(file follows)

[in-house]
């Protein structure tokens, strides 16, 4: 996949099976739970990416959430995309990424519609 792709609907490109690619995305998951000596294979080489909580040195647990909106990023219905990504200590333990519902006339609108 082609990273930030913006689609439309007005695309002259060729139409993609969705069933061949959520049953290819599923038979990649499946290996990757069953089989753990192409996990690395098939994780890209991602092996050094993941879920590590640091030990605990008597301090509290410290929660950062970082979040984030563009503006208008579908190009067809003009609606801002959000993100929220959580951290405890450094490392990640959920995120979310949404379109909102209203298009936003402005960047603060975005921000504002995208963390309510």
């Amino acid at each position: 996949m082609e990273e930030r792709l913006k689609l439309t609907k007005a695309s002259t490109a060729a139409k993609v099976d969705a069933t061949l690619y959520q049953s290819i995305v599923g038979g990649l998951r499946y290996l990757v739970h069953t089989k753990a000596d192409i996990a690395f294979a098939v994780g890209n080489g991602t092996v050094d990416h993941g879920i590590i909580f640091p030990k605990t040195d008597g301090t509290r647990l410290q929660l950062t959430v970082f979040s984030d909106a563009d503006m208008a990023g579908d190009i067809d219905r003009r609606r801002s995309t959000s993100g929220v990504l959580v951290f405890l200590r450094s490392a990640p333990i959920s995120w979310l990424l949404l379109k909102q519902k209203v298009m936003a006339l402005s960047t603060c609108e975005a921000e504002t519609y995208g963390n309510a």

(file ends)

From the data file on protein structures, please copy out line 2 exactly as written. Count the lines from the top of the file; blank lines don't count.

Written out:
């Protein structure tokens, strides 16, 4: 996949099976739970990416959430995309990424519609 792709609907490109690619995305998951000596294979080489909580040195647990909106990023219905990504200590333990519902006339609108 082609990273930030913006689609439309007005695309002259060729139409993609969705069933061949959520049953290819599923038979990649499946290996990757069953089989753990192409996990690395098939994780890209991602092996050094993941879920590590640091030990605990008597301090509290410290929660950062970082979040984030563009503006208008579908190009067809003009609606801002959000993100929220959580951290405890450094490392990640959920995120979310949404379109909102209203298009936003402005960047603060975005921000504002995208963390309510």